Sunday, June 23, 2013

Where Do Our Characters in Our Novels Come From?

“O inspiration, from where do you come?
Tell me your secret, why so mum?
Did I write these words upon the page?
Or was it with help from a wise old sage?”
–Linda Pendleton, author

I’m often asked how I get my ideas for my characters in my novels.  I suppose I could say, “I have no idea, they just show up.”  And they do, sometimes out of the blue, or in a dream.  Also they could often be a conglomerate of specific, numerous, and complex personality traits we have observed in others, some good, some not so good.  After all, no one is perfect, even the good guys.

I recall writing a manuscript years back, my first or second one, when I was about four or five chapters into it.  I awakened one night with a new male character in my head.  I got out of bed and went to find my pen and legal pad.  In those days I wrote longhand, and then used a manual typewriter.    (Eh gads, white-out and carbon, and many retypes!)    

I wrote a description of a young man in his mid-twenties.  He was dark, Italian, and good looking.  But he had a thin scar across the side of his face.  I had no idea why a scar would be marring his good looks, but I did not question it.  I gave him the scar on the side of his face, which went from the outer edge of his eyebrow and down across his cheek to his jaw line. 

As I continued writing the novel I was to discover, several chapters later, why he had the scar on his face.  While a young teenager in Sicily, he had been abused and lashed by an older man who was a blacksmith and farrier.  The man had snapped a horse whip resulting in the searing cut to his face.   And the blacksmith was again in his life in those later chapters.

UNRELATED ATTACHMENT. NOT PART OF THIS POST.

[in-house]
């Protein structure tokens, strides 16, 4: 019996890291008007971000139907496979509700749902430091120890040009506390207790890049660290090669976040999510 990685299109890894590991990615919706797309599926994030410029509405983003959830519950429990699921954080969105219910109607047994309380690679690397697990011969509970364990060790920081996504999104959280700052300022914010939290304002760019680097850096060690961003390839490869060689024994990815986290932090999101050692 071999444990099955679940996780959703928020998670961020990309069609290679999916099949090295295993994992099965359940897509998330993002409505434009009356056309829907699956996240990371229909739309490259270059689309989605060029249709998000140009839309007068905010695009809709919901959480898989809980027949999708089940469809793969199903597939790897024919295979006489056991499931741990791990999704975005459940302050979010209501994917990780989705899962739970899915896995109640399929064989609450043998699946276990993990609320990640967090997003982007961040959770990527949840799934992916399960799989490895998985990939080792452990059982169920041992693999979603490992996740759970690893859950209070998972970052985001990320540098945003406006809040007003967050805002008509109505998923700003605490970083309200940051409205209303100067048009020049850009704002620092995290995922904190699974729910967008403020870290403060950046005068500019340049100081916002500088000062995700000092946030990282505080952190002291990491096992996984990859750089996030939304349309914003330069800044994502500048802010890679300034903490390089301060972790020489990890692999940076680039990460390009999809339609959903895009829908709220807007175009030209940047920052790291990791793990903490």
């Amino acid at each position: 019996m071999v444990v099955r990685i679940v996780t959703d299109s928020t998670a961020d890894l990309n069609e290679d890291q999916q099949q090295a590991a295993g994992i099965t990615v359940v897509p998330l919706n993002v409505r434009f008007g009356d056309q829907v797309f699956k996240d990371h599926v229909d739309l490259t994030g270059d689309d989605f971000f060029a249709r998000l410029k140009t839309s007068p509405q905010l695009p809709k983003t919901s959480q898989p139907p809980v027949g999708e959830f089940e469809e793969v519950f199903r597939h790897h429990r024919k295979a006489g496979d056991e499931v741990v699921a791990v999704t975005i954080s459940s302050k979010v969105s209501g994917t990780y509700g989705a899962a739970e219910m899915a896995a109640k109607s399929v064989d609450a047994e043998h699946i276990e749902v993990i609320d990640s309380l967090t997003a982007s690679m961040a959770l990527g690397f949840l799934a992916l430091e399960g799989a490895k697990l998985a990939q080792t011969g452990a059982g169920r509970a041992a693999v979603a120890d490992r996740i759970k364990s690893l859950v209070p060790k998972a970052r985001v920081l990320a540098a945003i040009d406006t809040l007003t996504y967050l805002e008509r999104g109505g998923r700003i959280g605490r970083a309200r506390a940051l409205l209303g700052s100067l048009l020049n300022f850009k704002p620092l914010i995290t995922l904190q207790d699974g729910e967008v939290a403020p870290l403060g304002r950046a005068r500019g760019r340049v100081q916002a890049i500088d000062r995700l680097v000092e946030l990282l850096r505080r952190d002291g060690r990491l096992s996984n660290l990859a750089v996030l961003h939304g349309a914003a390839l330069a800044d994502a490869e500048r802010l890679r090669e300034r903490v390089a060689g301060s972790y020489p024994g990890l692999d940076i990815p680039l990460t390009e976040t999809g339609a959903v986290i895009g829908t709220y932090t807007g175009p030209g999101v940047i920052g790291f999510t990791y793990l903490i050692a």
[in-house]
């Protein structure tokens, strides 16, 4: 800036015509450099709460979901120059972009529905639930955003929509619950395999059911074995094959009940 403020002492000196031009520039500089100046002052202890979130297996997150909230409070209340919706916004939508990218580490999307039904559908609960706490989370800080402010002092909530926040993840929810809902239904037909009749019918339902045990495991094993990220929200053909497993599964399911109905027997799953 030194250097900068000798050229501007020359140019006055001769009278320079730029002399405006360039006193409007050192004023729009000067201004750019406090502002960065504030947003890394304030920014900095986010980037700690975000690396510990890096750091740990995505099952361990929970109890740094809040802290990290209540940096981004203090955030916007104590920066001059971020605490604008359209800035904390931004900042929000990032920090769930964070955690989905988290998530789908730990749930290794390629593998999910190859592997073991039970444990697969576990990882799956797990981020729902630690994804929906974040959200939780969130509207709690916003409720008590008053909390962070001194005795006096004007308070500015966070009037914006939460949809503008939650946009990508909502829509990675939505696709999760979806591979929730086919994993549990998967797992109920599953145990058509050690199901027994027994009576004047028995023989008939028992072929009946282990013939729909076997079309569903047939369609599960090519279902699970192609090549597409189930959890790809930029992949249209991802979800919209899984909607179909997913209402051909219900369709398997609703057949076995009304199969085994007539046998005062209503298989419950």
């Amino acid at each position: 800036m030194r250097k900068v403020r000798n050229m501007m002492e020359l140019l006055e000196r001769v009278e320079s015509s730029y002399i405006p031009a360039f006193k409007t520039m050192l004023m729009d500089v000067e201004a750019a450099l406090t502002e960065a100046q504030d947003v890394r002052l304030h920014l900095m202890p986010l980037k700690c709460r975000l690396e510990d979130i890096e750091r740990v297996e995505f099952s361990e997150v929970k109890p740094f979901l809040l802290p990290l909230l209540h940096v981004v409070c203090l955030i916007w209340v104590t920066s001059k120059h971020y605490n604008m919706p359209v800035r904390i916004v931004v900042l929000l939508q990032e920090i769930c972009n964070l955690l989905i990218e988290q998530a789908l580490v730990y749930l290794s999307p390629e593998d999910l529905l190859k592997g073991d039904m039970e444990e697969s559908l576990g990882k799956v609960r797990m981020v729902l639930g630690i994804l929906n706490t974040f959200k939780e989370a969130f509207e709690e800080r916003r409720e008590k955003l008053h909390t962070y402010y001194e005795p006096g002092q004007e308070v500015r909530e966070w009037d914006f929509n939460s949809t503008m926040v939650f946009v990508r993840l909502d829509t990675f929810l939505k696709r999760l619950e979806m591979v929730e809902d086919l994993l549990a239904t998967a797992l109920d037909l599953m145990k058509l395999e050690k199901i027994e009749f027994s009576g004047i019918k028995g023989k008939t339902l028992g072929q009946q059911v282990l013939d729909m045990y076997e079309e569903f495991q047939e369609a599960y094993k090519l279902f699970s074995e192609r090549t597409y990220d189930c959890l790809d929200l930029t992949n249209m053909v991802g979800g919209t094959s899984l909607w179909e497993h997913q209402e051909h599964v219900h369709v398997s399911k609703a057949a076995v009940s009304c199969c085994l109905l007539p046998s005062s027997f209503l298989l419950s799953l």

I was surprised when the reason for the scar came about, as I had no conscious idea of why I “saw” him with the scar when he first came into my mind that night.  But that is the fun of writing.  Many times our characters write our stories if we step back and stay out of the way.   
The question a lot of people ask me is if I put people I know in my books.  The answer would be no.  The character or characters I create within my own mind and who find their way onto the pages of my books may be nothing more than a spark of creation from my own view of life, or from pieces of others who may have come in and out of my life, whether it be in a passing glance, a momentary speck of passion, an irritation, a voice, a song, a smile, a frown, or even a single word.

Life itself presents challenges, drama, pain, joy, grief, wonder, and more, and a successful novelist is called upon to examine and develop deeper insights into the moving forces that power creativity. Writing is an art, and it is up to the artist to produce a living image of reality.  The author is in charge of his or her own fictional world, and that fictional world needs to be understandable, coherent, and credible.

Although writing can be a lonely process, the writer and the characters he or she creates, are right there, alive and growing through the pages of the novel.  And it is the author’s hope that readers will get to know the characters and enjoy their roles within the story.